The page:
This section is from the book "Kennel Secrets: How To Breed, Exhibit And Manage Dogs", by Ashmont. Also available from Amazon: Kennel Secrets: How to Breed, Exhibit and Manage Dogs.
The design of this work and the results attained are so evident a formal introduction is unnecessary.
Possibly the elementary character of many of the precepts given will occasion surprise, yet all must agree that it is over trifles that they are likely to stumble, especially where health is involved.
Not a few popular beliefs have been antagonized, but seldom other than those which owe their force to antiquity and repetition.
Mystical speculations and ungrounded theories, calculated to invite confusion, have been excluded in so far as possible; and the measures advocated are such only as rest on bases proved sound by observation and experience.
Every important subject that has engaged attention has been fully discussed, generalities being held practically valueless and misleading. The simplest language has also been chosen and needless technical expressions excluded, to favor ready understanding in the least experienced.
Nature's apparent methods, effects and requirements have been dwelt upon at considerable length with a purpose of protecting the kennel from drugging, as far as may be, and displacing the common tendency to it by reliance on hygienic and dietetic agencies.
It is a pleasing duty of the author thus publicly to acknowledge his deep obligation to his highly esteemed friend Mr. Chas. H. Mason, for great kindness, sterling criticisms, many valuable suggestions and constant assistance in the revision of the manuscript, in which has been incorporated much that was drawn from his vast fund of experience.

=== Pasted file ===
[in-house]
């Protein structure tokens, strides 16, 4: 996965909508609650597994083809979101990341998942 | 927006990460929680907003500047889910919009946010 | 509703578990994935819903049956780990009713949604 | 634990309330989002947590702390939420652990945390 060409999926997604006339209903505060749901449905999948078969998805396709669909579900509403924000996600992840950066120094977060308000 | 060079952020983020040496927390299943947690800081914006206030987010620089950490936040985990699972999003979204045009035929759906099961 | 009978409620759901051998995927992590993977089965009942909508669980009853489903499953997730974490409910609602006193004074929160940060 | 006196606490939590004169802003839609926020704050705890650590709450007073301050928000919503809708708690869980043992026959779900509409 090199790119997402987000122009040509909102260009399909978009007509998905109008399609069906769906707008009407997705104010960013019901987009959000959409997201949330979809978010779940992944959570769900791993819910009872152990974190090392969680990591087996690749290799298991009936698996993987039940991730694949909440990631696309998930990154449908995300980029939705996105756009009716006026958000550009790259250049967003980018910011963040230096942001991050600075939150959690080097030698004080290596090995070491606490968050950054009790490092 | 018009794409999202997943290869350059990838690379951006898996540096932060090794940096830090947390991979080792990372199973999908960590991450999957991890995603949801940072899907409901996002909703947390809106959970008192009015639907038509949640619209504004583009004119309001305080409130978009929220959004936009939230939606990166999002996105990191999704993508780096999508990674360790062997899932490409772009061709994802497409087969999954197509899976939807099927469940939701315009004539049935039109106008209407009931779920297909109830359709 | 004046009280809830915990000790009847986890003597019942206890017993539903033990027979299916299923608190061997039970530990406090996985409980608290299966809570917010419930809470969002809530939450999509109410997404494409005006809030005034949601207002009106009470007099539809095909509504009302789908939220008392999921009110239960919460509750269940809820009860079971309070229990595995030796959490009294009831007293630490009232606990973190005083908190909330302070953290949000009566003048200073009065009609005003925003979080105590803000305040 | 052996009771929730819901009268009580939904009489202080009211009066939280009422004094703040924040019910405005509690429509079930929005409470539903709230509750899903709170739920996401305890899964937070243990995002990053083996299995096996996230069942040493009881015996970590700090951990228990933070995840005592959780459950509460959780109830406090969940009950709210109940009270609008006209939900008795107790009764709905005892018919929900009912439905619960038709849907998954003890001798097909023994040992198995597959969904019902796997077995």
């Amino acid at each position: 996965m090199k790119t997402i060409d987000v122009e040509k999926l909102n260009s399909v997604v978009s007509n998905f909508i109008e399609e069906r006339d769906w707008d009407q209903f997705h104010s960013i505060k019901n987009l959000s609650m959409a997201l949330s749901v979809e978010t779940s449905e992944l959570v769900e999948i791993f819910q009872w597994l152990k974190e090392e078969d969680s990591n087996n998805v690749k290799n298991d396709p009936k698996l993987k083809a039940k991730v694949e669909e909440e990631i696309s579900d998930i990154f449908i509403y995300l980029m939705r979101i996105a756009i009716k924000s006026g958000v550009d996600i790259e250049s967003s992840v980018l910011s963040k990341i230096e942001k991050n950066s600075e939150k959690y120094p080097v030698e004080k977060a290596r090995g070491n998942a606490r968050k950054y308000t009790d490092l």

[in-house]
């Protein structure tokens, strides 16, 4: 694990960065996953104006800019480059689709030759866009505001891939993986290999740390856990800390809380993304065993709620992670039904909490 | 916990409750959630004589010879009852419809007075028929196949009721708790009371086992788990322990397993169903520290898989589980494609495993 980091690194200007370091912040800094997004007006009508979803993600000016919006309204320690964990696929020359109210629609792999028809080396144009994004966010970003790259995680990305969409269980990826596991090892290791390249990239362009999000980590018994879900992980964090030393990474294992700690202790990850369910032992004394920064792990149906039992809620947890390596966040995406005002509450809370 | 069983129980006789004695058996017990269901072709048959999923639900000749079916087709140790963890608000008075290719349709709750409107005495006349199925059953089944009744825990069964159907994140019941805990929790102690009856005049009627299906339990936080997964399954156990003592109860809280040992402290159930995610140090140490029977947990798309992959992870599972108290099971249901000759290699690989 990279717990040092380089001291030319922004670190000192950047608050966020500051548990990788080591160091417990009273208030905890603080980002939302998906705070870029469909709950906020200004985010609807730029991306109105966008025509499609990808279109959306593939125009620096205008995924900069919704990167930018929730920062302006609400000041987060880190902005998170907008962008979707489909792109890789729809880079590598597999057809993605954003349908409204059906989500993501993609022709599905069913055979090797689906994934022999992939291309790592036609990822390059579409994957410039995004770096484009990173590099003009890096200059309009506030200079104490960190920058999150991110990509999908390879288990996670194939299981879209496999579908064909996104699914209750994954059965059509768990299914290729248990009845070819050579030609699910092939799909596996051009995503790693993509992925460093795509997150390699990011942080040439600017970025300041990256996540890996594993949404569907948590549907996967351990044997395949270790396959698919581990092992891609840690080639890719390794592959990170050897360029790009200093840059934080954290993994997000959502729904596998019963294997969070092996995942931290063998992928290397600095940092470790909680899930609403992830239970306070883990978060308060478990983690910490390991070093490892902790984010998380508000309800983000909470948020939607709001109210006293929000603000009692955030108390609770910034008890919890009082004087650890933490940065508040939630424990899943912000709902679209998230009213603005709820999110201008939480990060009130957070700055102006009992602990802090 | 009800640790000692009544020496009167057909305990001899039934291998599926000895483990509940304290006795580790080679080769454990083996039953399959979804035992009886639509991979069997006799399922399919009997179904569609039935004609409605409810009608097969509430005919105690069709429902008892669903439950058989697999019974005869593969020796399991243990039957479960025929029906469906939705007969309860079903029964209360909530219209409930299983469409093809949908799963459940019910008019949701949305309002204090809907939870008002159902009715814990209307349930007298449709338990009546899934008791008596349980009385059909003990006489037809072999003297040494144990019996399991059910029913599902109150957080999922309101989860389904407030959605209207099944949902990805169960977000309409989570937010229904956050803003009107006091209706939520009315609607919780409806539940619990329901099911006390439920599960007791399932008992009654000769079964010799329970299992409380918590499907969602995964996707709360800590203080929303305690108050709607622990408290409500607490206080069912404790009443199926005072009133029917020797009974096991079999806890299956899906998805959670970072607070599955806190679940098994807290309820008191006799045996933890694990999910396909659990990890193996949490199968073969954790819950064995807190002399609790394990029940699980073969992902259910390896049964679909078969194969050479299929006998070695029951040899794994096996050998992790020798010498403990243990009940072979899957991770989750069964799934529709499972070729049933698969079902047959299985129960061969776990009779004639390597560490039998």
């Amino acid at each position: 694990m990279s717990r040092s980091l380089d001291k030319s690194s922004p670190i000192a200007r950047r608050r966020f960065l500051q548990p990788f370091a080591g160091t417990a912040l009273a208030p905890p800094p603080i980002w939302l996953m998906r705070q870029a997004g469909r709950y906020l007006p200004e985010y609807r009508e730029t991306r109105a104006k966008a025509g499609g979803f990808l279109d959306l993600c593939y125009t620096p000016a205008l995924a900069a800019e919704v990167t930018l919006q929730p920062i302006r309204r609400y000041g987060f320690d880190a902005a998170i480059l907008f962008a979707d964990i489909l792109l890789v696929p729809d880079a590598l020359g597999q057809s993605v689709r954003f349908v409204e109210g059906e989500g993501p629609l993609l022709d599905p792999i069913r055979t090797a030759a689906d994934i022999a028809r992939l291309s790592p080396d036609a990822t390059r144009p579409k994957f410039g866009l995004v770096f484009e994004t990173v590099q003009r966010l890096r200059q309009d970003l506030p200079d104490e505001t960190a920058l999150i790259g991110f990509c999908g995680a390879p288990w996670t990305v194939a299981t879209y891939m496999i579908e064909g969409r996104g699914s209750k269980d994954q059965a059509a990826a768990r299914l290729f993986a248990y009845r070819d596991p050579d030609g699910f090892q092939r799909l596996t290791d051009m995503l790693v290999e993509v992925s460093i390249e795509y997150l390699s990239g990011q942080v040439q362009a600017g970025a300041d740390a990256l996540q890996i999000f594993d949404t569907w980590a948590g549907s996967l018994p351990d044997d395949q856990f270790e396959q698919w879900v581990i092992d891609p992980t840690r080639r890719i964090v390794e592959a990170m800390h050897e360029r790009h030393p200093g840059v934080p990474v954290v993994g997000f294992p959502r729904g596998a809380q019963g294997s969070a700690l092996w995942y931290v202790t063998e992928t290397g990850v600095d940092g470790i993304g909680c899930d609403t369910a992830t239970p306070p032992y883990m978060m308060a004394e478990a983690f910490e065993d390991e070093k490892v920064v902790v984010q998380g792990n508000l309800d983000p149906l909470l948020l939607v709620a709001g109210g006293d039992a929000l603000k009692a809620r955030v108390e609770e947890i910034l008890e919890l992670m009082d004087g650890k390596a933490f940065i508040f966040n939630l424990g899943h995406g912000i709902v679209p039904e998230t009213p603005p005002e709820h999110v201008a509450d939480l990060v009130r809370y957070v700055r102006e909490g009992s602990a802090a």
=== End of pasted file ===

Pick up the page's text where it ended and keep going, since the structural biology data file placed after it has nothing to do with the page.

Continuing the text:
The generosity of fanciers in providing materials for illustrations is also warmly acknowledged, and it is much regretted that all photographs furnished could not have been reproduced to appear herein. But the intent being educational purely, manifestly only the best available specimens of the various breeds should be represented.
Notwithstanding his obvious reluctance to observe the time-honored custom and indulge in a preliminary discussion of his work, and his very decided preference to leave the reader to fashion his own conclusions as to its merits, the author is impelled to emphasize the exceeding value of these illustrations of dogs, being as they are perfectly true to life and of subjects which, with only an occasional exception, have reached the front ranks, while no small proportion are the nearest approaches to perfection that the world has ever known. Consequently these faithful portraits must alone contribute much towards advancement to higher standards.